HTTP/1.0 200 OK Content-Type: text/html Drugs Trade 'The Third Largest Economy'
Pubdate: 22 February 1999
Source: Independent, The (UK)
Copyright: Independent Newspapers (UK) Ltd.
Author: Diane Coyle, Economics Editor


The DRUGS business is the third biggest economy in the world today. In
fact, according to more alarmist estimates of its value, it could even
be starting to catch up with the United States as the leading player
in the world economy.

Like any other business, organised crime has gone global, and the
drugs trade is its most profitable sector. Of necessity, the figures
are mainly guesswork, but the Financial Action Task Force (FATF) of
the Group of Seven leading industrial nations (G7) has estimated that
at least $120bn (UKP73bn) from the drugs trade are laundered through
the world's financial system a year.

This extremely conservative estimate amounts to about the same as the
total amount of funds invested legally in the emerging market
economies last year.

The comparison gives some idea of the potential that drugs money -
much of it flowing through London, the biggest foreign-exchange
trading centre in the world - has to disrupt the financial markets.
After all, 1998 was scarcely a calm year in the markets.

The G7, whose finance ministers met in Bonn at the weekend, set up the
FATF to combat money laundering, bribery and other financial aspects
of organised crime. Its existence is a tacit admission that these
powerful countries need to engage in combat with their illegal

For the possibility of financial turbulence is actually the least of
the G7's worries. The growth of the illegal drugs trade has led to a
mounting bill for the medical, social and policing costs. In the US,
the annual social cost is estimated to be about $67bn a year,
according to the 1998 National Drug Strategy. More than one-third of
the country's new cases of HIV are linked to the injection of drugs.

In the United Kingdom, the direct cost of dealing with serious drug
abusers is estimated at well over UKP4bn a year. The Office for
National Statistics puts the size of the drugs economy in the UK at up
to 1.2 per cent of official gross domestic product.

While it is impossible to compile comprehensive statistics - estimates
of the annual value of the worldwide trade in illegal drugs range
between $1,500bn to $5,000bn - the direct costs alone are clearly sizeable.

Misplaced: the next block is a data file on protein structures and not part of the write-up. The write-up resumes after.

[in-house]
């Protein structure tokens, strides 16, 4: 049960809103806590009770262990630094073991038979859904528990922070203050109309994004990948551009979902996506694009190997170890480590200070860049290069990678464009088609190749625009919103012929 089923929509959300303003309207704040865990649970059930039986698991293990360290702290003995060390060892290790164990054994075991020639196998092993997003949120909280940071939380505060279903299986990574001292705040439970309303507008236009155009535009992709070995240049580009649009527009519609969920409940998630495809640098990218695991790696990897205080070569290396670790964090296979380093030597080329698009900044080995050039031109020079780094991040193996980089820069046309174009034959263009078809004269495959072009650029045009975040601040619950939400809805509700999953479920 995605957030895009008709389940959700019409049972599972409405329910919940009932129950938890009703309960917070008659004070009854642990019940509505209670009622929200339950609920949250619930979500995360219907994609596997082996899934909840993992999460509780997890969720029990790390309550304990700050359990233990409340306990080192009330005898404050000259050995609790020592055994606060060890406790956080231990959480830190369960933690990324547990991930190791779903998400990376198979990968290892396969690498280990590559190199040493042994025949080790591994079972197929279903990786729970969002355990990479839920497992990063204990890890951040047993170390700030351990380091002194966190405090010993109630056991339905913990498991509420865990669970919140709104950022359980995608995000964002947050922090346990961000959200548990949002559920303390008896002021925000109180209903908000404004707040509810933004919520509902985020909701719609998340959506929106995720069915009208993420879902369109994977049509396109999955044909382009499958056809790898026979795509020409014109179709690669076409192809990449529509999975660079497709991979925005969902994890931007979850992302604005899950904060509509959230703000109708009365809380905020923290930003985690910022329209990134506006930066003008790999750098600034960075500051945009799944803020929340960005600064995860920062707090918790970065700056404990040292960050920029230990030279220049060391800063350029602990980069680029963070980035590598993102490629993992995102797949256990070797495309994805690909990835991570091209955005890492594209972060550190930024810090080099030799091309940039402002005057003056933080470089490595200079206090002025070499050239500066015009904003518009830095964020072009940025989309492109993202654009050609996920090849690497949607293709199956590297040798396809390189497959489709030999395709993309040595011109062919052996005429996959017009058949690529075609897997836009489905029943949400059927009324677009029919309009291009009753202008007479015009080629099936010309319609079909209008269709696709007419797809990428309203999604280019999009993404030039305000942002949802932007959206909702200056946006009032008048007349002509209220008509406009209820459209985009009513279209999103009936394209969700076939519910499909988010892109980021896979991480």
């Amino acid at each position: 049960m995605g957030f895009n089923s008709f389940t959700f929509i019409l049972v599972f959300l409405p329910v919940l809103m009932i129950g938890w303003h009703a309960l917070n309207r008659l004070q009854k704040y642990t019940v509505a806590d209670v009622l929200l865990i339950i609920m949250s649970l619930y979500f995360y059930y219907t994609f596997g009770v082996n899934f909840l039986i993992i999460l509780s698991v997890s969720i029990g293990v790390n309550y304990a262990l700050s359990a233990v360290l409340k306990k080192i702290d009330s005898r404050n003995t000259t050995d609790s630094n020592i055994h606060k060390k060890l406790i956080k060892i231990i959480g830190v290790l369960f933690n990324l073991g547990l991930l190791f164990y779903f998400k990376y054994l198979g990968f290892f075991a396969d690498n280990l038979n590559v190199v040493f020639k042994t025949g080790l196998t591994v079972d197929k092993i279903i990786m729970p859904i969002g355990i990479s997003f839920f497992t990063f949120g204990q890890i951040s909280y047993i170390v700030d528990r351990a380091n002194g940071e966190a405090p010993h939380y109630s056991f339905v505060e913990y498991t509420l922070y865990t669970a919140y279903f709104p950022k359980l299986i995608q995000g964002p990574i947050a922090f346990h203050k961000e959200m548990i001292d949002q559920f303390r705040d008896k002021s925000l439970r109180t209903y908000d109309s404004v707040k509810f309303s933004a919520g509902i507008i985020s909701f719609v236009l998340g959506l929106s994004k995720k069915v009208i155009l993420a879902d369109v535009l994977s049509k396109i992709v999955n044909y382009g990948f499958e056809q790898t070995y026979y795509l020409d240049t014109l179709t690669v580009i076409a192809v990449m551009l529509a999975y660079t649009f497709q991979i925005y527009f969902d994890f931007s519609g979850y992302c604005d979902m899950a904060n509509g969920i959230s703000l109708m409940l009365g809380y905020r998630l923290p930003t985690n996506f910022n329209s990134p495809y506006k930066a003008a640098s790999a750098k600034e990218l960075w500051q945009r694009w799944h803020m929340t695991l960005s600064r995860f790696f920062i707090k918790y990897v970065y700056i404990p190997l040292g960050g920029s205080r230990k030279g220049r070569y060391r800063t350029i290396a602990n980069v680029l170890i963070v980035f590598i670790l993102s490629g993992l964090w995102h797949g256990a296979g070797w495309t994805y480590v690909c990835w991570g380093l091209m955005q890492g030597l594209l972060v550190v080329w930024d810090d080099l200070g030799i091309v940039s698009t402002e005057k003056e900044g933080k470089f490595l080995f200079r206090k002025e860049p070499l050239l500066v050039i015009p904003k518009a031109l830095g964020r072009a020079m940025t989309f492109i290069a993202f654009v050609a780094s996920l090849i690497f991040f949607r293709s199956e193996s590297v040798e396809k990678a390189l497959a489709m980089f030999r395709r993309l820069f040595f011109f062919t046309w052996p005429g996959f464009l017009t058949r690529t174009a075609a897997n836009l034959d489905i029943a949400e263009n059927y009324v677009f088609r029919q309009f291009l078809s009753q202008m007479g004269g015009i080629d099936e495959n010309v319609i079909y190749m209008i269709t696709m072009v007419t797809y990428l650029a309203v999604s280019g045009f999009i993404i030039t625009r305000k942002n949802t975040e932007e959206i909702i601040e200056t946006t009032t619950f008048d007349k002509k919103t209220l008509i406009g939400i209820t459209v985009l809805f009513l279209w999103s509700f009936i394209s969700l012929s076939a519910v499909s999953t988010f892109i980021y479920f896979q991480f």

But the negative economic impact goes beyond the direct costs of
patching up the damage caused by drugs. It even goes beyond the
indirect costs crime imposes by disrupting the efficient functioning
of the economy, making the costs of crime-prevention a kind of tax.
Illegal drugs, like legal alcohol, also devalue the quality of the
workforce. The policing of the problem diverts resources that could be
put to other uses.

However, perhaps the most serious impact of the problem, as far as
economists are concerned, is the way that illegal drugs degrade the
institutions of politics and society. Take a recent example. One of
the serious issues facing the G7 this weekend was the slump in Japan,
where the economy is contracting for the second year running, and has
not really grown at all for most of the decade.

At the heart of the country's economic crisis is a near-bankrupt
banking system, saddled with trillions of yen in debts that will never
be repaid. The defaults were triggered in 1995 by the collapse of
local savings banks that had been forced to accept bad loans by the
local yakuza, the Japanese mafia.

Drugs form Latin America's most successful export business, and
provide its biggest cash crop. The region is peculiarly vulnerable to
capital flight in part because its most dynamic entrepreneurs, the
drugs barons, shift funds abroad. In Colombia, the Medellin cartel
once even proposed to pay off the country's foreign debt in cash in
return for legitimacy - a deal halted by the US.

Similarly, experts such as Manuel Castells, an eminent sociologist at
Berkeley, in California, argue that Russia's economy is doomed to
perpetual chaos because of the activities of organised crime. The
government is unable to collect tax, but the mafias can.

The drug-financed illegal economy has filled the vacuum created by the
transition from Communism, and its dominance now prevents the
emergence of normal economic institutions.

The FATF has reported that money laundering takes place not just
through offshore financial centres, but also through high-street
lawyers and accountants, banks and bureaux de change. The drugs
business is eating away at the economy from within, for market
economies are defined by their institutions.

Predominant among these is the rule of law in upholding property
rights. The illegal drugs trade has grown to a scale that is
undermining this basic framework. It is threatening the ability of the
world's biggest economies to continue prospering.
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